More time for municipal boundary change requests
Johannesburg - South Africans have more time to request certain municipal boundary changes, the Municipal Demarcations Board said on Thursday.
"The new deadline is set for 20 January 2012," said MDB chairperson Landiwe Mahlangu.
However, he said the revised deadline would only be applicable in "exceptional cases".
Mahlangu said the board had received a request to grant more time for organisations or individual people to submit their proposals for re-determining municipal boundaries.
"It is important to MDB that this process is as inclusive and consultative as possible."
500 applications received
The extensions would be granted on a case-by-case basis; whereby the board would look at why the proposal was coming in late and if the organisation or individual had tried to previously make contact with the board.
The applicant would be informed on January 24 whether their proposal would be considered.
This year the board travelled around the country to gather input from South Africans.
In November, Mahlangu said the board had already received about 500 applications.
He said at the time that some cases could see major and large scale changes leading to mergers, re-categorisation and even the establishment of entirely new municipalities.
Some of the changes could also include amalgamations or a simple change of municipal boundaries to follow a feature such as a road or a river.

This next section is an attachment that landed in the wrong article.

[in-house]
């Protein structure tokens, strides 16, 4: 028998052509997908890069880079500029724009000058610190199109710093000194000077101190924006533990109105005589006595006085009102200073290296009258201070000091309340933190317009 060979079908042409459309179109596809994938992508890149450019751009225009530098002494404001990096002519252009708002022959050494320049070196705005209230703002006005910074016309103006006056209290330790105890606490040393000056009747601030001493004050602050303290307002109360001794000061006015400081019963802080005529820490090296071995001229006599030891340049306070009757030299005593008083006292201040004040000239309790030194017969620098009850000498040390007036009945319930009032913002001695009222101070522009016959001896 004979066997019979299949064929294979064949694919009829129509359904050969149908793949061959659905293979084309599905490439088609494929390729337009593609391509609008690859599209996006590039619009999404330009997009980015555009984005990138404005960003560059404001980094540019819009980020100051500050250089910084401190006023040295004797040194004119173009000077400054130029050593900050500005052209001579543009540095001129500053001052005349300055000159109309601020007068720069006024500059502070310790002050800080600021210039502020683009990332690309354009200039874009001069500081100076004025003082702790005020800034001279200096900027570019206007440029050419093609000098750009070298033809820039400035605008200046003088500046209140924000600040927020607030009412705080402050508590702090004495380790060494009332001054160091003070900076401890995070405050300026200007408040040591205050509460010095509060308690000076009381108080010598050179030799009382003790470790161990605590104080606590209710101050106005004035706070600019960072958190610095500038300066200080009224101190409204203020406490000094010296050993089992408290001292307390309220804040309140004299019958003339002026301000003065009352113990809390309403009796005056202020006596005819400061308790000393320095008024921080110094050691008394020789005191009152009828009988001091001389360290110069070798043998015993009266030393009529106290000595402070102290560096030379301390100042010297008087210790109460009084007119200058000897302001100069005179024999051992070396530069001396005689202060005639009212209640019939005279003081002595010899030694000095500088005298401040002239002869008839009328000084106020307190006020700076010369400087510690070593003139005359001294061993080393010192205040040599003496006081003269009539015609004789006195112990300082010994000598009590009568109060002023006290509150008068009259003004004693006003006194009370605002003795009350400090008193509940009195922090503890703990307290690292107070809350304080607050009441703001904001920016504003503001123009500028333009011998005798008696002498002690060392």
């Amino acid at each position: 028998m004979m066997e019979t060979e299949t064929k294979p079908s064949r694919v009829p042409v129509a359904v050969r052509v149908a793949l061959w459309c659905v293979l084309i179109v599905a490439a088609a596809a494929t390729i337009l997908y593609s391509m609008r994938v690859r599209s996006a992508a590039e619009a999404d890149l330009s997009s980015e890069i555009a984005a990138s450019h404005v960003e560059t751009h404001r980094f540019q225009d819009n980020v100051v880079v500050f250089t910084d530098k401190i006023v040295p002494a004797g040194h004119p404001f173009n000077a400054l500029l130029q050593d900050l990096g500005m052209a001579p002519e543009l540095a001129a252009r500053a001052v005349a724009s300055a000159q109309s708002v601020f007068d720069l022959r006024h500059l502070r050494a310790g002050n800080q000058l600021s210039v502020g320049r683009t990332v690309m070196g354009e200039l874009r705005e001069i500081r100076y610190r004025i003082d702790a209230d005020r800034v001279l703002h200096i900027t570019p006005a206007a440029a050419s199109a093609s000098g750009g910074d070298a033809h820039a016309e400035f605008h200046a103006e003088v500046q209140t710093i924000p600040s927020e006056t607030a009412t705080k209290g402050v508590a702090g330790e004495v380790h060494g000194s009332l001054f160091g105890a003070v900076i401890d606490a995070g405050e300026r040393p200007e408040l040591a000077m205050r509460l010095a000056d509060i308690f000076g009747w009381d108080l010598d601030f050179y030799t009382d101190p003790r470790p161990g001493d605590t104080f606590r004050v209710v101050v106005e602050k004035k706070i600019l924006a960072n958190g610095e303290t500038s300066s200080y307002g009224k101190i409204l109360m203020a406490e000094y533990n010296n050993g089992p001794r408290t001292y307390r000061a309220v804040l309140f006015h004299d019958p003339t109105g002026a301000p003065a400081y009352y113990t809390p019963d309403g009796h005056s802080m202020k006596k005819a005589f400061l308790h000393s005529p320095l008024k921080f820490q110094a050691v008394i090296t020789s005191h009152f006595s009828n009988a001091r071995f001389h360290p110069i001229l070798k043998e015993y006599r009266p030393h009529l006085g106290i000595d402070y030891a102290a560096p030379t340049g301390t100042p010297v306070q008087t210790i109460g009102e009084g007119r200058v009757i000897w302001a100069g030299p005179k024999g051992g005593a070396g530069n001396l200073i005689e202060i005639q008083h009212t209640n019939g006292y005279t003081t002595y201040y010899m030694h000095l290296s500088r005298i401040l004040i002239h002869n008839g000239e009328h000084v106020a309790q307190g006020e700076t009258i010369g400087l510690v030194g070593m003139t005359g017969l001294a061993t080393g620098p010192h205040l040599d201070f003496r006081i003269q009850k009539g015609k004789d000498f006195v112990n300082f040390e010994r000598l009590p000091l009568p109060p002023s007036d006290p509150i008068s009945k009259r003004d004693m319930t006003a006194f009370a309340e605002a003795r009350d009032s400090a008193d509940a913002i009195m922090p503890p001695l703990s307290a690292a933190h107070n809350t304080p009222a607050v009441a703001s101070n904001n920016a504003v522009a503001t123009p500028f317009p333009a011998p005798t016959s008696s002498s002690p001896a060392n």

This year, a number of cases dealing with demarcations went to court.
Just before the municipal elections this year, the Constitutional Court ruled in favour of the MDB in a case that could have delayed elections.
The Hola Bon Renaissance Foundation (HBRF) had wanted to establish a municipality of Soweto.
However, the court found that the foundation had not followed proper procedure in trying to get their wish fulfilled.
In August this year, the Constitutional Court dismissed an application by Moutse residents to have the municipality's move from Mpumalanga to Limpopo declared invalid.
At the time Mahlangu said the demarcation process was necessary to help South Africa move on from its apartheid past.
"In the end, demarcation should do away with [the] historically racially motivated design of municipalities," Mahlangu said.
One of the key pieces of apartheid legislation was the Group Areas Act of 1950 which allocated different racial groups separate residential and business areas.
In post-apartheid South Africa, demarcation issues have also seen protests flare up.
In March, Matatiele residents marched against the incorporation of the area into the Eastern Cape; asking instead to be reincorporated back into KwaZulu-Natal.
Khutsong residents staged violent protests since 2006, including petrol bombing the homes of ANC councillors, blocking roads and the destruction of municipal property, against their incorporation into the North West.
The municipality was finally returned to Gauteng following an announcement made by the ANC in December 2008.
At the beginning of 2012, the MDB will embark on another round of consultations around boundary changes.
The entire process of re-determining municipal boundaries is set to be completed by 2013.
The next general election is in 2014 and the next local government election is in 2016.